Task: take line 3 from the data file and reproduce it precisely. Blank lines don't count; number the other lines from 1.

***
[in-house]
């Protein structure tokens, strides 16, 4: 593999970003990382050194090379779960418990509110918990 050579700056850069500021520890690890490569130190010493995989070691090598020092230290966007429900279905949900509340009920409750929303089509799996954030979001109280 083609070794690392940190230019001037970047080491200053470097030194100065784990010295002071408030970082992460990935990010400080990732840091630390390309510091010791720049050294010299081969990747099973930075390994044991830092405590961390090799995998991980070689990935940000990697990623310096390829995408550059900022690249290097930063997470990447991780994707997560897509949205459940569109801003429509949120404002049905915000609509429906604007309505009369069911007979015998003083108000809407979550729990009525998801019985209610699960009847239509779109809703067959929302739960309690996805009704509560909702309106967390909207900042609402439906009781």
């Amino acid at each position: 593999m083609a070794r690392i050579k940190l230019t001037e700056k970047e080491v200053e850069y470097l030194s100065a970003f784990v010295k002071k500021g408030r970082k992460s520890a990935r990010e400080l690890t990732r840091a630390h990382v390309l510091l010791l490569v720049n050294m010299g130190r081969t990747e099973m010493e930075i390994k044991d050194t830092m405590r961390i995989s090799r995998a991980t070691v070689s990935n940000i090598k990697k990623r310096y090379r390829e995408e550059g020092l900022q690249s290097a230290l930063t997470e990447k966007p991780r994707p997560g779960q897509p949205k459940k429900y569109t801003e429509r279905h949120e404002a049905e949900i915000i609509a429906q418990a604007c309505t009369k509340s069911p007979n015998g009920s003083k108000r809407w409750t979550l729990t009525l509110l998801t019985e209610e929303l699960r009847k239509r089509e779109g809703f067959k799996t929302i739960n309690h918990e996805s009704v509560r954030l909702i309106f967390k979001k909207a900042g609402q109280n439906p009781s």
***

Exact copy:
């Amino acid at each position: 593999m083609a070794r690392i050579k940190l230019t001037e700056k970047e080491v200053e850069y470097l030194s100065a970003f784990v010295k002071k500021g408030r970082k992460s520890a990935r990010e400080l690890t990732r840091a630390h990382v390309l510091l010791l490569v720049n050294m010299g130190r081969t990747e099973m010493e930075i390994k044991d050194t830092m405590r961390i995989s090799r995998a991980t070691v070689s990935n940000i090598k990697k990623r310096y090379r390829e995408e550059g020092l900022q690249s290097a230290l930063t997470e990447k966007p991780r994707p997560g779960q897509p949205k459940k429900y569109t801003e429509r279905h949120e404002a049905e949900i915000i609509a429906q418990a604007c309505t009369k509340s069911p007979n015998g009920s003083k108000r809407w409750t979550l729990t009525l509110l998801t019985e209610e929303l699960r009847k239509r089509e779109g809703f067959k799996t929302i739960n309690h918990e996805s009704v509560r954030l909702i309106f967390k979001k909207a900042g609402q109280n439906p009781s």